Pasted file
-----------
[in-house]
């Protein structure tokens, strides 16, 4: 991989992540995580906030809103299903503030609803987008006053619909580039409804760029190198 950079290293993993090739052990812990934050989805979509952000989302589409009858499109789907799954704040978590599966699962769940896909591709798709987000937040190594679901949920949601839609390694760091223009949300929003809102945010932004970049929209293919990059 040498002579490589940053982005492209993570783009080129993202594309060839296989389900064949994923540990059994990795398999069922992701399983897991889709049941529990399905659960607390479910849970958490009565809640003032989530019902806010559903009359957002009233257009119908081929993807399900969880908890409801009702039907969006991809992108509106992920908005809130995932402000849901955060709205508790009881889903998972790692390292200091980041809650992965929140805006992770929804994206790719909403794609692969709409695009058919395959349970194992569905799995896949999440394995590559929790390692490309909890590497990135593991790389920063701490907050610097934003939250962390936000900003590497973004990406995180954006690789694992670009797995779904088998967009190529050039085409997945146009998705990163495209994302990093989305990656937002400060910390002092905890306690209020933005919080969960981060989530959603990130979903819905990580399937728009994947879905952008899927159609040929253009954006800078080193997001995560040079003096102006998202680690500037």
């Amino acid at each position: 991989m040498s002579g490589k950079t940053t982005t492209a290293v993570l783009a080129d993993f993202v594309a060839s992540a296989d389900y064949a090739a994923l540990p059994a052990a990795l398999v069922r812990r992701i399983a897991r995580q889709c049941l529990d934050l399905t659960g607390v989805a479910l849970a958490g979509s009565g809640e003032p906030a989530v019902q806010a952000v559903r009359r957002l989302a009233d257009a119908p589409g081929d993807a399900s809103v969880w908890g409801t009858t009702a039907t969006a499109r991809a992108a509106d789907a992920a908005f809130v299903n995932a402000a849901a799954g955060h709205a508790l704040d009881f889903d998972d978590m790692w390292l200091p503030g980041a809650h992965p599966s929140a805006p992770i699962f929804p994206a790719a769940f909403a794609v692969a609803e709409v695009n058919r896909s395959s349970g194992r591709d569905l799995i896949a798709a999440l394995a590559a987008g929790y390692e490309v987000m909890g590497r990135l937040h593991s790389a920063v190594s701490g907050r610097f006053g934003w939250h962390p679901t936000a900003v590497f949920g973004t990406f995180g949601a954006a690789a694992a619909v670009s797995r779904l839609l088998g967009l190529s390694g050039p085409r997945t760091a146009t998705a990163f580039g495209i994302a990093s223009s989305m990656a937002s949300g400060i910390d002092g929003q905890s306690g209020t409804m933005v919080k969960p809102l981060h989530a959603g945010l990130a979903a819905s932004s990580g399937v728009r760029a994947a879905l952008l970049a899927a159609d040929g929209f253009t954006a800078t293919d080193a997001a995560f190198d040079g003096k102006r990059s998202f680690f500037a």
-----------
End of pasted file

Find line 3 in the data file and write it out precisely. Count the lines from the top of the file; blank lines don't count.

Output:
């Amino acid at each position: 991989m040498s002579g490589k950079t940053t982005t492209a290293v993570l783009a080129d993993f993202v594309a060839s992540a296989d389900y064949a090739a994923l540990p059994a052990a990795l398999v069922r812990r992701i399983a897991r995580q889709c049941l529990d934050l399905t659960g607390v989805a479910l849970a958490g979509s009565g809640e003032p906030a989530v019902q806010a952000v559903r009359r957002l989302a009233d257009a119908p589409g081929d993807a399900s809103v969880w908890g409801t009858t009702a039907t969006a499109r991809a992108a509106d789907a992920a908005f809130v299903n995932a402000a849901a799954g955060h709205a508790l704040d009881f889903d998972d978590m790692w390292l200091p503030g980041a809650h992965p599966s929140a805006p992770i699962f929804p994206a790719a769940f909403a794609v692969a609803e709409v695009n058919r896909s395959s349970g194992r591709d569905l799995i896949a798709a999440l394995a590559a987008g929790y390692e490309v987000m909890g590497r990135l937040h593991s790389a920063v190594s701490g907050r610097f006053g934003w939250h962390p679901t936000a900003v590497f949920g973004t990406f995180g949601a954006a690789a694992a619909v670009s797995r779904l839609l088998g967009l190529s390694g050039p085409r997945t760091a146009t998705a990163f580039g495209i994302a990093s223009s989305m990656a937002s949300g400060i910390d002092g929003q905890s306690g209020t409804m933005v919080k969960p809102l981060h989530a959603g945010l990130a979903a819905s932004s990580g399937v728009r760029a994947a879905l952008l970049a899927a159609d040929g929209f253009t954006a800078t293919d080193a997001a995560f190198d040079g003096k102006r990059s998202f680690f500037a």